Wrens are small, chunky birds that are usually brown with spots or streaks of white, black, or browns. Most wrens forage on or near the ground for insects and worms. They are very good at singing and know a variety of different sounds.
A Carolina Wren sitting on a tree branch on Virginius Island looking at something.
Carolina Wren sitting on a tree branch on Virginius Island.
© Bill Telfair

Carolina Wren (Thryothorus ludovicianus)

• The male Carolina Wren sings louder than the female. When the male and female sing together their songs blend in such a way that it sounds like one bird is singing.
• Carolina Wrens make nests in many locations, from trees and stumps to flower pots and mailboxes. The nest is cup-shaped and usually domed, with a side entrance. Nests are made of various materials including dried grasses and dead leaves to hair, paper, and string.
• The bulk of the Carolina Wren’s diet is insects and spiders. They commonly eat crickets, beetles, cockroaches, and moths. Occasionally they eat frogs, lizards, or snakes. They will eat fruit pulp and seeds from a few plants. They search for food on the ground.
• Carolina Wrens are found in brushy areas and ravines with hemlock and rhododendron. They like wooded residential and overgrown areas. A Carolina Wren stays in the same territory year-round with its mate.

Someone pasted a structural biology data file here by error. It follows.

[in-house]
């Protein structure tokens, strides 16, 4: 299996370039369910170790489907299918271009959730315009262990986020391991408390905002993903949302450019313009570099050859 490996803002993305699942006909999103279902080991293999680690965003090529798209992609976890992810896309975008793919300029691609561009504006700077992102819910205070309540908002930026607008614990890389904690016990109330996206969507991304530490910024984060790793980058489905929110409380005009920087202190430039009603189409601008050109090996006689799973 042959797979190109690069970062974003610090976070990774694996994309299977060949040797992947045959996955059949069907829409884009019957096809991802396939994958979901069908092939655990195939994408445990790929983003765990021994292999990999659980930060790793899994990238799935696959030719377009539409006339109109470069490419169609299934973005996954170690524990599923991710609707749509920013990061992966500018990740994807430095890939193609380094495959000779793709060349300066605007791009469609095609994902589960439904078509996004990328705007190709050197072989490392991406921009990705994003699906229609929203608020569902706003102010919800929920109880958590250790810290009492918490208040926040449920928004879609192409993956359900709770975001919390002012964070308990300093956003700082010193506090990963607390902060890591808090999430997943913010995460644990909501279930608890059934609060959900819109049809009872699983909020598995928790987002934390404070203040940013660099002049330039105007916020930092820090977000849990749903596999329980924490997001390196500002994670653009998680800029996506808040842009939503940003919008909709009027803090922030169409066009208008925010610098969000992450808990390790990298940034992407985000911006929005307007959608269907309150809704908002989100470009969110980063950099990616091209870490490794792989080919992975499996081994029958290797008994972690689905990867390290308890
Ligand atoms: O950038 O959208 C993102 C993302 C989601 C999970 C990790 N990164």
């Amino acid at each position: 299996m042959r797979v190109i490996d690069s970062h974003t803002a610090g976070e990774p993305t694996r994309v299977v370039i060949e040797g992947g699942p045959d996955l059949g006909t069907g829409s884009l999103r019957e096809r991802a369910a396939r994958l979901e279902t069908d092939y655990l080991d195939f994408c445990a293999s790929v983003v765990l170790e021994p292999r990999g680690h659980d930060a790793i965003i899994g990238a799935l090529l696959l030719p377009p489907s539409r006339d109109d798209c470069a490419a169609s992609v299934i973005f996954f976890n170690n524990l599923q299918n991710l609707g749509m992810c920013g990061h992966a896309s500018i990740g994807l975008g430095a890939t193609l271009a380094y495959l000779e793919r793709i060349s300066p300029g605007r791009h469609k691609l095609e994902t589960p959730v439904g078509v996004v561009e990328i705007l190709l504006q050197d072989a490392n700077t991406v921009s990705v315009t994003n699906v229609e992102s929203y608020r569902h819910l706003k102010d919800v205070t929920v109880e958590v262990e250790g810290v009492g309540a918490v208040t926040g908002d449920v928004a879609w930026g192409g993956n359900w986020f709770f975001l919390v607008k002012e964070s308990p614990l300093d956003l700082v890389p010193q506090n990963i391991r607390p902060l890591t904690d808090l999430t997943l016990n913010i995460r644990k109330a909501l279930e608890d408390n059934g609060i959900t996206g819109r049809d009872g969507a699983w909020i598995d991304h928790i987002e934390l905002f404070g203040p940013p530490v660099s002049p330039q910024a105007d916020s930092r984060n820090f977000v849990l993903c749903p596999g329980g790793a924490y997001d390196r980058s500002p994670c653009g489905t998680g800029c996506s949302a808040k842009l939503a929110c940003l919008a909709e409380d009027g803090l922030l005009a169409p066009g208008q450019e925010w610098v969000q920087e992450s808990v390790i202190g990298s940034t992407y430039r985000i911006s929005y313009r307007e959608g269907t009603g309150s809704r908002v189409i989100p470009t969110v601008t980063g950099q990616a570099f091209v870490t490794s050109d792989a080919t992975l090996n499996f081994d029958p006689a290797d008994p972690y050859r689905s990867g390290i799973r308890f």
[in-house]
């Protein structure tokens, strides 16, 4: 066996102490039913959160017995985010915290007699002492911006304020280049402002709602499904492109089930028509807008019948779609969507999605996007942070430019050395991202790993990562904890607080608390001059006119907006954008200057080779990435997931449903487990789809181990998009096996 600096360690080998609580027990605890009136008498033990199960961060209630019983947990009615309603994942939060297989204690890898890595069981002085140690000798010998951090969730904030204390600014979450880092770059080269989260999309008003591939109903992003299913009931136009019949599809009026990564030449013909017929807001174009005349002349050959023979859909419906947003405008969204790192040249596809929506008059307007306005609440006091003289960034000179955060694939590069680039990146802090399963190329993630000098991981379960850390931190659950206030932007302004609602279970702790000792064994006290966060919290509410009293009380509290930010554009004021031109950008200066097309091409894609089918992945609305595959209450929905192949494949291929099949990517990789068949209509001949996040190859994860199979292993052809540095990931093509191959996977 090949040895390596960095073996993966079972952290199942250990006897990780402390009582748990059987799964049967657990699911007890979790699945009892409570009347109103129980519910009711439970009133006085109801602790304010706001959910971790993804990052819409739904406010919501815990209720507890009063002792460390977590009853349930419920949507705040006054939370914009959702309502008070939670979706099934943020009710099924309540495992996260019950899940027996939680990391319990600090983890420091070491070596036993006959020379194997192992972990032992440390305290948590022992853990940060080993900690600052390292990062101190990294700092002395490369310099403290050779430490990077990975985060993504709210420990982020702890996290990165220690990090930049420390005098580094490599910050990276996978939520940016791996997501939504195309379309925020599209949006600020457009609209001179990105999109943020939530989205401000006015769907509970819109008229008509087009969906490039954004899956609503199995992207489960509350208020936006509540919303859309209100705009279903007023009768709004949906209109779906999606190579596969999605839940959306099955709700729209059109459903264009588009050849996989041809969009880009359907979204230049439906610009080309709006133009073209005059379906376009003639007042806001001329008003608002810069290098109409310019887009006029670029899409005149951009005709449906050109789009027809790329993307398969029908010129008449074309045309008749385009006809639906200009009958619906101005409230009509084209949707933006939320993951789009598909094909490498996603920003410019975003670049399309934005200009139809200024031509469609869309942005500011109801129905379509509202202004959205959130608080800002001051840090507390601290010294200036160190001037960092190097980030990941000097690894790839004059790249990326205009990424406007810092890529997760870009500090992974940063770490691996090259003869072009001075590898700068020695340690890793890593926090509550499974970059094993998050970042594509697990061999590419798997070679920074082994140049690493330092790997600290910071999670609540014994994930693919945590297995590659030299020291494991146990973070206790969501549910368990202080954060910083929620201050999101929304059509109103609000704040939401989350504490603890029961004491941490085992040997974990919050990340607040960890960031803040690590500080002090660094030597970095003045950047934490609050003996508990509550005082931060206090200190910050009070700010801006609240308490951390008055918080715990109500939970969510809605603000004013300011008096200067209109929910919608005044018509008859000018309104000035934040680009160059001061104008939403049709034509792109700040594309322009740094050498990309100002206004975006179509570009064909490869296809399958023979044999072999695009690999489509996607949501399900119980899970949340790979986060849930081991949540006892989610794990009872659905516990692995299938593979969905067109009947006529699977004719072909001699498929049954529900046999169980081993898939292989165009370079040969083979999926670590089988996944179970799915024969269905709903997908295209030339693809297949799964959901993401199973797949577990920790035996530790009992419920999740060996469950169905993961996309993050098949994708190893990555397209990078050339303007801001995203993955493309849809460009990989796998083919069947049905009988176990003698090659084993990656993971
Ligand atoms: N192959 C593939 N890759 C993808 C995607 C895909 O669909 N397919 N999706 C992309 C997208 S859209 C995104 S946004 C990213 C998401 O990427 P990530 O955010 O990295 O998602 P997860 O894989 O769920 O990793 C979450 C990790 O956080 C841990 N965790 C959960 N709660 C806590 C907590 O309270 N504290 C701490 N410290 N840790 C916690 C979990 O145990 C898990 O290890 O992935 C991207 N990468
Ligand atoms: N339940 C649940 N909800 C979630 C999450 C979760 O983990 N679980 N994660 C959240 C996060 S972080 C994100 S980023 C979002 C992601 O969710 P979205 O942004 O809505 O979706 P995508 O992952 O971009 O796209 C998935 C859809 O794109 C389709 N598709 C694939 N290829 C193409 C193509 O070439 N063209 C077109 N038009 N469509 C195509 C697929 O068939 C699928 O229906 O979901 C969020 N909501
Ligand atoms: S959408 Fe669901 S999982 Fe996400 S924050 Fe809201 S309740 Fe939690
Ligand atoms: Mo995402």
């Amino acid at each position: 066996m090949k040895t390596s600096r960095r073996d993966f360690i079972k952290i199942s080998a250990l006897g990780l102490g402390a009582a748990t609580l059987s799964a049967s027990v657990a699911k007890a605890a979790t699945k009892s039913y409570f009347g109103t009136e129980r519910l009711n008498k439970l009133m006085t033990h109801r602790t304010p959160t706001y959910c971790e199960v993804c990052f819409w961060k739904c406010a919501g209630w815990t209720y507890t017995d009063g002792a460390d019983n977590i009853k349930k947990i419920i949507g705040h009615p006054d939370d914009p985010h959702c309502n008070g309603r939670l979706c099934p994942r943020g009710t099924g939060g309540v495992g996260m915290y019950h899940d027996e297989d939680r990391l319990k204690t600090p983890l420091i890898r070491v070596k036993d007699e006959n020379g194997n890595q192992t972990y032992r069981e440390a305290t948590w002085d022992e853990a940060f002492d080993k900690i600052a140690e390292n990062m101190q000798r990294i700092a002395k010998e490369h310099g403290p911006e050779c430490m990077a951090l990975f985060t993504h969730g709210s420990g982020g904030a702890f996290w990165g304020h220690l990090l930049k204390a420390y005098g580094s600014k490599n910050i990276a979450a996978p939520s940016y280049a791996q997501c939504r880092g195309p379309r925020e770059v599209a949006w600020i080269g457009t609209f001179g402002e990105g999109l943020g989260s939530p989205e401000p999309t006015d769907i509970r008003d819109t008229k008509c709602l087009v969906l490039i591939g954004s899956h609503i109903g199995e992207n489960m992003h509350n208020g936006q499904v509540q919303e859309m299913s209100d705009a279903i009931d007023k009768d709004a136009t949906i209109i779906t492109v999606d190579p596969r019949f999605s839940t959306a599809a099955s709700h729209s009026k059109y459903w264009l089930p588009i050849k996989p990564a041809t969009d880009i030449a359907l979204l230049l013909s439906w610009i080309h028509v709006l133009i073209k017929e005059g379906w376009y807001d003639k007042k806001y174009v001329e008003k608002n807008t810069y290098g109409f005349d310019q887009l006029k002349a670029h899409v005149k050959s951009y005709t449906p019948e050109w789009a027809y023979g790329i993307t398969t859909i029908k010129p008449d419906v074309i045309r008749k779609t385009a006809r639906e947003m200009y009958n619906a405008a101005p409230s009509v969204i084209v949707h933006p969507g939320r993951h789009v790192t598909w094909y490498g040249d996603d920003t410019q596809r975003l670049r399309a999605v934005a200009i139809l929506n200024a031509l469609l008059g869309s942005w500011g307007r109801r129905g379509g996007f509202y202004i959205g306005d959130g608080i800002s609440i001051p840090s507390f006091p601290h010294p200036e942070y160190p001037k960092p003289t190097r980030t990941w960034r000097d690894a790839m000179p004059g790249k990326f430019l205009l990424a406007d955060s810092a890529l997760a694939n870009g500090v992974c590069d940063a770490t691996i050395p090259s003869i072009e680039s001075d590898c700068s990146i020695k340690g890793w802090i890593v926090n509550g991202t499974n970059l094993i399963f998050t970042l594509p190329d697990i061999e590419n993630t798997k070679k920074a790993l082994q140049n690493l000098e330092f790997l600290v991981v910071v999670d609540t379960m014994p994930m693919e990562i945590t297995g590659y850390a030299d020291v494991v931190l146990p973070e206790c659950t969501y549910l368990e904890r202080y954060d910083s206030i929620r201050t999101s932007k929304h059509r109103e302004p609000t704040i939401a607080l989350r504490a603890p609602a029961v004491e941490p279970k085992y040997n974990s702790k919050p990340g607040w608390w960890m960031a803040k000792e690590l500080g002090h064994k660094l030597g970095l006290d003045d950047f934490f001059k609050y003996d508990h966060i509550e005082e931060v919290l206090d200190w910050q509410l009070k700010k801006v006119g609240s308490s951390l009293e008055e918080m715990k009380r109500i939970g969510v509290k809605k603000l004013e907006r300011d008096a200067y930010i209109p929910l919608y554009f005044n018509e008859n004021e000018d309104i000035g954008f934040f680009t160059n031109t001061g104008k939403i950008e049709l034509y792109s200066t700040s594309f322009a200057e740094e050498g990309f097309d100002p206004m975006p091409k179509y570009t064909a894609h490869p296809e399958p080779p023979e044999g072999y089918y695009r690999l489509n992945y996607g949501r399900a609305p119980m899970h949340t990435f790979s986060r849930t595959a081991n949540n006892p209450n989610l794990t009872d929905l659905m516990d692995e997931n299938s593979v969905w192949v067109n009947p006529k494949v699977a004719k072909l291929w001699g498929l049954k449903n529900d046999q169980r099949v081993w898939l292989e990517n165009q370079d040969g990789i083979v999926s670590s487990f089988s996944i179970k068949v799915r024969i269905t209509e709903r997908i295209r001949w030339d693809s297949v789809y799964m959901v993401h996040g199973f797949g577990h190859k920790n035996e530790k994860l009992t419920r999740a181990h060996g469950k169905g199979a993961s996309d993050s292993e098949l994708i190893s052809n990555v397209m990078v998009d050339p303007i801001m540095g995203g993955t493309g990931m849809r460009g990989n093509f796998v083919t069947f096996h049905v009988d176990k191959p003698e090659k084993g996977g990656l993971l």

Identification Information

• Size: Sparrow sized or smaller (Small)
• Shape: The Carolina Wren has a small round body. It has very little neck and its bill is long and curves downwards. It has a long tail that is often holds upward when looking for food and downward when singing.
• Color: The Carolina Wren is bright reddish-brown with an orangish belly. It has a long white stripe above the eye, from its bill toward its back. It has a dark bill and a white throat.
All of the above information is an abbreviated version of information gathered from the Cornell Lab of Ornithology. Please visit their website for more in-depth bird information.

Last updated: September 16, 2019

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